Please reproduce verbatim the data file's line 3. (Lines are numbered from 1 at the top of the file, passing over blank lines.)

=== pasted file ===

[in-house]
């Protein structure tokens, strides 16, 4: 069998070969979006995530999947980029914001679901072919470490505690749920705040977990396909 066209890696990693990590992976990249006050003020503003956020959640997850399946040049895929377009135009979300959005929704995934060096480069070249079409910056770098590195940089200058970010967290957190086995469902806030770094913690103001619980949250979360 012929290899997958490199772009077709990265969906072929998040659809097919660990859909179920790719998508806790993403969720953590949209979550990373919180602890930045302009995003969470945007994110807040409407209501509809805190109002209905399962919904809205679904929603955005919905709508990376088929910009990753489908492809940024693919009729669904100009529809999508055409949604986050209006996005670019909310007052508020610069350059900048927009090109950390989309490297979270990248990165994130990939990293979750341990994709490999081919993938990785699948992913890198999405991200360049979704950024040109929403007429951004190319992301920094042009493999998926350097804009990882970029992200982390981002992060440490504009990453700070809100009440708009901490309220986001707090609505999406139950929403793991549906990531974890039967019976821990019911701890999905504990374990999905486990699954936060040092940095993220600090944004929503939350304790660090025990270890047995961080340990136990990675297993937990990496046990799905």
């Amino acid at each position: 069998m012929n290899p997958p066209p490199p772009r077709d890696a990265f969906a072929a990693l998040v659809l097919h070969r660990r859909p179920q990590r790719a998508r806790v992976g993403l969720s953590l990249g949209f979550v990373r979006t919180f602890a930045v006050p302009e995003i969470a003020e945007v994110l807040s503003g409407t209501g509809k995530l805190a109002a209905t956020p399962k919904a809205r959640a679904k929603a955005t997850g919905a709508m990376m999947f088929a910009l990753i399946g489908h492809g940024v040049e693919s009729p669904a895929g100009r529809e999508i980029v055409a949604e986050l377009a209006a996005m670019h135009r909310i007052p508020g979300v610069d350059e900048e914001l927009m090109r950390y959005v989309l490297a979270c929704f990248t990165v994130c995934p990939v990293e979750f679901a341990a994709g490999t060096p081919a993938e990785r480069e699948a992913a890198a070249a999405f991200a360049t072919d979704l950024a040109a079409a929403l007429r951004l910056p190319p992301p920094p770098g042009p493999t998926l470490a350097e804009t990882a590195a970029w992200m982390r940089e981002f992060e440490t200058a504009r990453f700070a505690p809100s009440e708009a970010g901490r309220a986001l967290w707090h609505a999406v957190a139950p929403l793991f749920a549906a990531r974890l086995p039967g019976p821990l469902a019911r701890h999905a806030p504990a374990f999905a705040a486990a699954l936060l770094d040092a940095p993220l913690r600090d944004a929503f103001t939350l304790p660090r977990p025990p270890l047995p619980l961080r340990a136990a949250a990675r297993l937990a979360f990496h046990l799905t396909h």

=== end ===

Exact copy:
């Amino acid at each position: 069998m012929n290899p997958p066209p490199p772009r077709d890696a990265f969906a072929a990693l998040v659809l097919h070969r660990r859909p179920q990590r790719a998508r806790v992976g993403l969720s953590l990249g949209f979550v990373r979006t919180f602890a930045v006050p302009e995003i969470a003020e945007v994110l807040s503003g409407t209501g509809k995530l805190a109002a209905t956020p399962k919904a809205r959640a679904k929603a955005t997850g919905a709508m990376m999947f088929a910009l990753i399946g489908h492809g940024v040049e693919s009729p669904a895929g100009r529809e999508i980029v055409a949604e986050l377009a209006a996005m670019h135009r909310i007052p508020g979300v610069d350059e900048e914001l927009m090109r950390y959005v989309l490297a979270c929704f990248t990165v994130c995934p990939v990293e979750f679901a341990a994709g490999t060096p081919a993938e990785r480069e699948a992913a890198a070249a999405f991200a360049t072919d979704l950024a040109a079409a929403l007429r951004l910056p190319p992301p920094p770098g042009p493999t998926l470490a350097e804009t990882a590195a970029w992200m982390r940089e981002f992060e440490t200058a504009r990453f700070a505690p809100s009440e708009a970010g901490r309220a986001l967290w707090h609505a999406v957190a139950p929403l793991f749920a549906a990531r974890l086995p039967g019976p821990l469902a019911r701890h999905a806030p504990a374990f999905a705040a486990a699954l936060l770094d040092a940095p993220l913690r600090d944004a929503f103001t939350l304790p660090r977990p025990p270890l047995p619980l961080r340990a136990a949250a990675r297993l937990a979360f990496h046990l799905t396909h």